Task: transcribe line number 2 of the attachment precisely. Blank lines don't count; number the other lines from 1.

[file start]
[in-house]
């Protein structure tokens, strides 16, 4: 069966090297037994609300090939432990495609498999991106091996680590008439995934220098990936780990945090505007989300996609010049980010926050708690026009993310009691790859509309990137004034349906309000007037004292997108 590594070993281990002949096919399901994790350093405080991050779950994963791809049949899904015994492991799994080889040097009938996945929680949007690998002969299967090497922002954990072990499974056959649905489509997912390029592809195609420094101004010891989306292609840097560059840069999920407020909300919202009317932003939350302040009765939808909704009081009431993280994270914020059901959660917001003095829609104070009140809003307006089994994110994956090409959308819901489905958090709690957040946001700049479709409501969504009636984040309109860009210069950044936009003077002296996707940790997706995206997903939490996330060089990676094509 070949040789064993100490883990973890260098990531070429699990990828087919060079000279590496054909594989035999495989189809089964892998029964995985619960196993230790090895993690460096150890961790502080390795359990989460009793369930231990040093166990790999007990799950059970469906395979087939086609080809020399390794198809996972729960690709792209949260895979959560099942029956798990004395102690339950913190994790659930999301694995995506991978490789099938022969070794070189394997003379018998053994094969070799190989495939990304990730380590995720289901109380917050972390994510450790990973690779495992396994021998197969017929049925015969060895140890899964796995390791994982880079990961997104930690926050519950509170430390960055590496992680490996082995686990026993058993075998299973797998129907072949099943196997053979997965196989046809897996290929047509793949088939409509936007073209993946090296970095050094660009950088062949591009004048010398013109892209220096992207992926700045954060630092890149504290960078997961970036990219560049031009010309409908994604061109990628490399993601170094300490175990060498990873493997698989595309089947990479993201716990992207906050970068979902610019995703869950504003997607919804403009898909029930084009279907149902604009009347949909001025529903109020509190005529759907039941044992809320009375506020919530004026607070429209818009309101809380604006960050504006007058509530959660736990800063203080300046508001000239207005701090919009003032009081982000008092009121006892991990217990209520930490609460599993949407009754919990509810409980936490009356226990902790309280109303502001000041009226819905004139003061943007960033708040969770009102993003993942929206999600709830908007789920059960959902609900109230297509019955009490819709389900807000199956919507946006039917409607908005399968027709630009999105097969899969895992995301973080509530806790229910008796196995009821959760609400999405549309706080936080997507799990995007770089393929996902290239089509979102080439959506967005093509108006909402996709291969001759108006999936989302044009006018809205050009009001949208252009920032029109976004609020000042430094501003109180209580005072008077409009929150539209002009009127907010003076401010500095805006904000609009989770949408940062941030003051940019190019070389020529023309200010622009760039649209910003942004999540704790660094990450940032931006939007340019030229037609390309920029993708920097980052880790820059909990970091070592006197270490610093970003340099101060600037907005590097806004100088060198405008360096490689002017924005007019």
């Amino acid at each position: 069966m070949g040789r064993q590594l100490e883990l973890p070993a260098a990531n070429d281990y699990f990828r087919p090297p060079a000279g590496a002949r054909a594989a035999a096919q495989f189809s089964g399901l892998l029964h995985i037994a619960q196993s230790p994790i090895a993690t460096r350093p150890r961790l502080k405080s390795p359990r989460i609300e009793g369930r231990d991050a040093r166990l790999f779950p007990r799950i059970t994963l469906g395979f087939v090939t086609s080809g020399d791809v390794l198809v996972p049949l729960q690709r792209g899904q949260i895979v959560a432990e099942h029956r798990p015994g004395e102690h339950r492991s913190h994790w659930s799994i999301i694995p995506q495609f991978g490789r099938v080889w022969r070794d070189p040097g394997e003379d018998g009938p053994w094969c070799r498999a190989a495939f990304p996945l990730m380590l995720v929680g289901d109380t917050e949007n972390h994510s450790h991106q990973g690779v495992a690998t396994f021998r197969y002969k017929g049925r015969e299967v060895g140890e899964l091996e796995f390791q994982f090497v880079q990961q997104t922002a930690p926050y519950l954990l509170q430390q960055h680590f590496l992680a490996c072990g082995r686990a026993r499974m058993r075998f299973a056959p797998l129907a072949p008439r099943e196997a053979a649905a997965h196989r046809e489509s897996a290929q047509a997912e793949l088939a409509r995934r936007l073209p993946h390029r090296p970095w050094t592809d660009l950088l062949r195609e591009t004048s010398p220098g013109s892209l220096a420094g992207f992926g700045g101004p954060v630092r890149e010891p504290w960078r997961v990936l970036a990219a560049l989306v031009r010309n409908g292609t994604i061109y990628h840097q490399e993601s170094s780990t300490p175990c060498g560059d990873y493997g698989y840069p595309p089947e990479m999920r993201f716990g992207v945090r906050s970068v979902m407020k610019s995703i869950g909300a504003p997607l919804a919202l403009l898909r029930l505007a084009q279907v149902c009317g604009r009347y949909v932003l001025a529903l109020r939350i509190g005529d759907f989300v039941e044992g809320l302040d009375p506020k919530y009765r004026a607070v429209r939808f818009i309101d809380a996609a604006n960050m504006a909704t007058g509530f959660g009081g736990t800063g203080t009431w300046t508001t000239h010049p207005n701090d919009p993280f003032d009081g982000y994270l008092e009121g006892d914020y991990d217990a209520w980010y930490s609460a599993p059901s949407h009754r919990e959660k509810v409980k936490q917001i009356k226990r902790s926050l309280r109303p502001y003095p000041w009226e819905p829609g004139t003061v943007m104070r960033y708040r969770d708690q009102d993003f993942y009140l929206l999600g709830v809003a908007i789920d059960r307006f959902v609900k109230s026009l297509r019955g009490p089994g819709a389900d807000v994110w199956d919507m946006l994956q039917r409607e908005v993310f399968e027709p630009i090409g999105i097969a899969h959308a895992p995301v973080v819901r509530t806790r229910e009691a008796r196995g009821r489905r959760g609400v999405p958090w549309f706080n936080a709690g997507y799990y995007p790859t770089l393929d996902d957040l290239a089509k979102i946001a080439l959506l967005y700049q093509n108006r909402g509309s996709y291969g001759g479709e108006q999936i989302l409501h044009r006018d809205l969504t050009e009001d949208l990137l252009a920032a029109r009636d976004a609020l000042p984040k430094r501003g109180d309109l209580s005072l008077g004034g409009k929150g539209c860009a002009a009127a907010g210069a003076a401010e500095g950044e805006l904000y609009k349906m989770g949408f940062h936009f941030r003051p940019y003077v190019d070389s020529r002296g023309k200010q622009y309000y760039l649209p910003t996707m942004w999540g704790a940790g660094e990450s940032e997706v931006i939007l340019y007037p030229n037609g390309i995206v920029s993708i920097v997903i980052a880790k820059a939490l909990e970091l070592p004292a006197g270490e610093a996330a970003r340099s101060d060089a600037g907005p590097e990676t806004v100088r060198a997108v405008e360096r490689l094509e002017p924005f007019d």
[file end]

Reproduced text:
């Protein structure tokens, strides 16, 4: 069966090297037994609300090939432990495609498999991106091996680590008439995934220098990936780990945090505007989300996609010049980010926050708690026009993310009691790859509309990137004034349906309000007037004292997108 590594070993281990002949096919399901994790350093405080991050779950994963791809049949899904015994492991799994080889040097009938996945929680949007690998002969299967090497922002954990072990499974056959649905489509997912390029592809195609420094101004010891989306292609840097560059840069999920407020909300919202009317932003939350302040009765939808909704009081009431993280994270914020059901959660917001003095829609104070009140809003307006089994994110994956090409959308819901489905958090709690957040946001700049479709409501969504009636984040309109860009210069950044936009003077002296996707940790997706995206997903939490996330060089990676094509 070949040789064993100490883990973890260098990531070429699990990828087919060079000279590496054909594989035999495989189809089964892998029964995985619960196993230790090895993690460096150890961790502080390795359990989460009793369930231990040093166990790999007990799950059970469906395979087939086609080809020399390794198809996972729960690709792209949260895979959560099942029956798990004395102690339950913190994790659930999301694995995506991978490789099938022969070794070189394997003379018998053994094969070799190989495939990304990730380590995720289901109380917050972390994510450790990973690779495992396994021998197969017929049925015969060895140890899964796995390791994982880079990961997104930690926050519950509170430390960055590496992680490996082995686990026993058993075998299973797998129907072949099943196997053979997965196989046809897996290929047509793949088939409509936007073209993946090296970095050094660009950088062949591009004048010398013109892209220096992207992926700045954060630092890149504290960078997961970036990219560049031009010309409908994604061109990628490399993601170094300490175990060498990873493997698989595309089947990479993201716990992207906050970068979902610019995703869950504003997607919804403009898909029930084009279907149902604009009347949909001025529903109020509190005529759907039941044992809320009375506020919530004026607070429209818009309101809380604006960050504006007058509530959660736990800063203080300046508001000239207005701090919009003032009081982000008092009121006892991990217990209520930490609460599993949407009754919990509810409980936490009356226990902790309280109303502001000041009226819905004139003061943007960033708040969770009102993003993942929206999600709830908007789920059960959902609900109230297509019955009490819709389900807000199956919507946006039917409607908005399968027709630009999105097969899969895992995301973080509530806790229910008796196995009821959760609400999405549309706080936080997507799990995007770089393929996902290239089509979102080439959506967005093509108006909402996709291969001759108006999936989302044009006018809205050009009001949208252009920032029109976004609020000042430094501003109180209580005072008077409009929150539209002009009127907010003076401010500095805006904000609009989770949408940062941030003051940019190019070389020529023309200010622009760039649209910003942004999540704790660094990450940032931006939007340019030229037609390309920029993708920097980052880790820059909990970091070592006197270490610093970003340099101060600037907005590097806004100088060198405008360096490689002017924005007019």